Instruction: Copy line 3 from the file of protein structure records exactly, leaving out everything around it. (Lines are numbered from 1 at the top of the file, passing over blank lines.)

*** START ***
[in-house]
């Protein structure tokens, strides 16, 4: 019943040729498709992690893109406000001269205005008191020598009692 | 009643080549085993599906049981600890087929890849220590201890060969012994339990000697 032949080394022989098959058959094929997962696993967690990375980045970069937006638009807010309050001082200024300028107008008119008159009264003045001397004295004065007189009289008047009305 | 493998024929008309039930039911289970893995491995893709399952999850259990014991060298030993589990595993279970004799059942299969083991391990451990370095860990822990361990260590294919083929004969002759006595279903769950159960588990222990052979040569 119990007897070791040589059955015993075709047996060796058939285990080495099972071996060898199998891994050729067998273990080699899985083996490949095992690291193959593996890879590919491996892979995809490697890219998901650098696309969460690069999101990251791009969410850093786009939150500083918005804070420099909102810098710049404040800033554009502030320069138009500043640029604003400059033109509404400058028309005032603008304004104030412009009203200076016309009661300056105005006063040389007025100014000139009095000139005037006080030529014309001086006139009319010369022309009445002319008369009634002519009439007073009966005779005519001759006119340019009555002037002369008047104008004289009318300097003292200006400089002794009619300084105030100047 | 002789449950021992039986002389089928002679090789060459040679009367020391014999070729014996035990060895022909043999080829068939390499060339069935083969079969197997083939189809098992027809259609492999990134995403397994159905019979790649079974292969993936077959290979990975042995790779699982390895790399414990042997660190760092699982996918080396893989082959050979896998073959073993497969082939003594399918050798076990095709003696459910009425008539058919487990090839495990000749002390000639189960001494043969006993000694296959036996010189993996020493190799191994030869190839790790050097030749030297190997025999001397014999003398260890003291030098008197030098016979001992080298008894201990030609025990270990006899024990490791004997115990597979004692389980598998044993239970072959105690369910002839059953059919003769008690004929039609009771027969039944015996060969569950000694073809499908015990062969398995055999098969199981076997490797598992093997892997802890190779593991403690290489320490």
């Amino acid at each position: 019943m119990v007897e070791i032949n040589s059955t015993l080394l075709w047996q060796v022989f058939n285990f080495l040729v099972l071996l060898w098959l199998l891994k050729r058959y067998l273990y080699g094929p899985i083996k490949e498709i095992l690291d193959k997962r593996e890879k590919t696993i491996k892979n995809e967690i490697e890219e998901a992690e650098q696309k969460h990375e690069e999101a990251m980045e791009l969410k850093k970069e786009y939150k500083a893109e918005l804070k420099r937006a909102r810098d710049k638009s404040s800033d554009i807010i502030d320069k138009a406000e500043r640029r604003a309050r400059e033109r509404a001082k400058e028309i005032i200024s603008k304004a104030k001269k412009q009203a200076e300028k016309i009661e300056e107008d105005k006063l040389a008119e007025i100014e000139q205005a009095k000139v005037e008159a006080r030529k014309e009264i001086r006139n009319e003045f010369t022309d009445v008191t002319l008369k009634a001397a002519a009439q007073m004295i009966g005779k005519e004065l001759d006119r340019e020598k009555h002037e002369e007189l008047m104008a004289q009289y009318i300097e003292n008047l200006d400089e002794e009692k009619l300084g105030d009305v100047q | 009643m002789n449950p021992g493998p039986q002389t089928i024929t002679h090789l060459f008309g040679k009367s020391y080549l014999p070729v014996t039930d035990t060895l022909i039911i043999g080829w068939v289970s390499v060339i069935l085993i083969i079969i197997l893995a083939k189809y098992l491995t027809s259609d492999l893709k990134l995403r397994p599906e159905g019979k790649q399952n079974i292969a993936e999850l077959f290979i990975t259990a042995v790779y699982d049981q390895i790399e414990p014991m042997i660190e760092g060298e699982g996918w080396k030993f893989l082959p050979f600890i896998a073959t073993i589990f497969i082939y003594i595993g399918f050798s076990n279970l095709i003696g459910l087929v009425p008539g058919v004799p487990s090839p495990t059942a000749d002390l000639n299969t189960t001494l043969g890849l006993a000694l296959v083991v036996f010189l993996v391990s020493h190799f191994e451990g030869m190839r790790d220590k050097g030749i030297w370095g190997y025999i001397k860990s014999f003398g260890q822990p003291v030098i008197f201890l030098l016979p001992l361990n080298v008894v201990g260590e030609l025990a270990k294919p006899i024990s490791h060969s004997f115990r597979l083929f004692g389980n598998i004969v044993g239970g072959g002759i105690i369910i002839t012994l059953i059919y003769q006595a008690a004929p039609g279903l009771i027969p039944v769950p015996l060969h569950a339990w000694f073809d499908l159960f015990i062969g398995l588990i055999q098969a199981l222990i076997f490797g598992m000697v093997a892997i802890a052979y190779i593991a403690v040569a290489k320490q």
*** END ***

């Amino acid at each position: 019943m119990v007897e070791i032949n040589s059955t015993l080394l075709w047996q060796v022989f058939n285990f080495l040729v099972l071996l060898w098959l199998l891994k050729r058959y067998l273990y080699g094929p899985i083996k490949e498709i095992l690291d193959k997962r593996e890879k590919t696993i491996k892979n995809e967690i490697e890219e998901a992690e650098q696309k969460h990375e690069e999101a990251m980045e791009l969410k850093k970069e786009y939150k500083a893109e918005l804070k420099r937006a909102r810098d710049k638009s404040s800033d554009i807010i502030d320069k138009a406000e500043r640029r604003a309050r400059e033109r509404a001082k400058e028309i005032i200024s603008k304004a104030k001269k412009q009203a200076e300028k016309i009661e300056e107008d105005k006063l040389a008119e007025i100014e000139q205005a009095k000139v005037e008159a006080r030529k014309e009264i001086r006139n009319e003045f010369t022309d009445v008191t002319l008369k009634a001397a002519a009439q007073m004295i009966g005779k005519e004065l001759d006119r340019e020598k009555h002037e002369e007189l008047m104008a004289q009289y009318i300097e003292n008047l200006d400089e002794e009692k009619l300084g105030d009305v100047q | 009643m002789n449950p021992g493998p039986q002389t089928i024929t002679h090789l060459f008309g040679k009367s020391y080549l014999p070729v014996t039930d035990t060895l022909i039911i043999g080829w068939v289970s390499v060339i069935l085993i083969i079969i197997l893995a083939k189809y098992l491995t027809s259609d492999l893709k990134l995403r397994p599906e159905g019979k790649q399952n079974i292969a993936e999850l077959f290979i990975t259990a042995v790779y699982d049981q390895i790399e414990p014991m042997i660190e760092g060298e699982g996918w080396k030993f893989l082959p050979f600890i896998a073959t073993i589990f497969i082939y003594i595993g399918f050798s076990n279970l095709i003696g459910l087929v009425p008539g058919v004799p487990s090839p495990t059942a000749d002390l000639n299969t189960t001494l043969g890849l006993a000694l296959v083991v036996f010189l993996v391990s020493h190799f191994e451990g030869m190839r790790d220590k050097g030749i030297w370095g190997y025999i001397k860990s014999f003398g260890q822990p003291v030098i008197f201890l030098l016979p001992l361990n080298v008894v201990g260590e030609l025990a270990k294919p006899i024990s490791h060969s004997f115990r597979l083929f004692g389980n598998i004969v044993g239970g072959g002759i105690i369910i002839t012994l059953i059919y003769q006595a008690a004929p039609g279903l009771i027969p039944v769950p015996l060969h569950a339990w000694f073809d499908l159960f015990i062969g398995l588990i055999q098969a199981l222990i076997f490797g598992m000697v093997a892997i802890a052979y190779i593991a403690v040569a290489k320490q």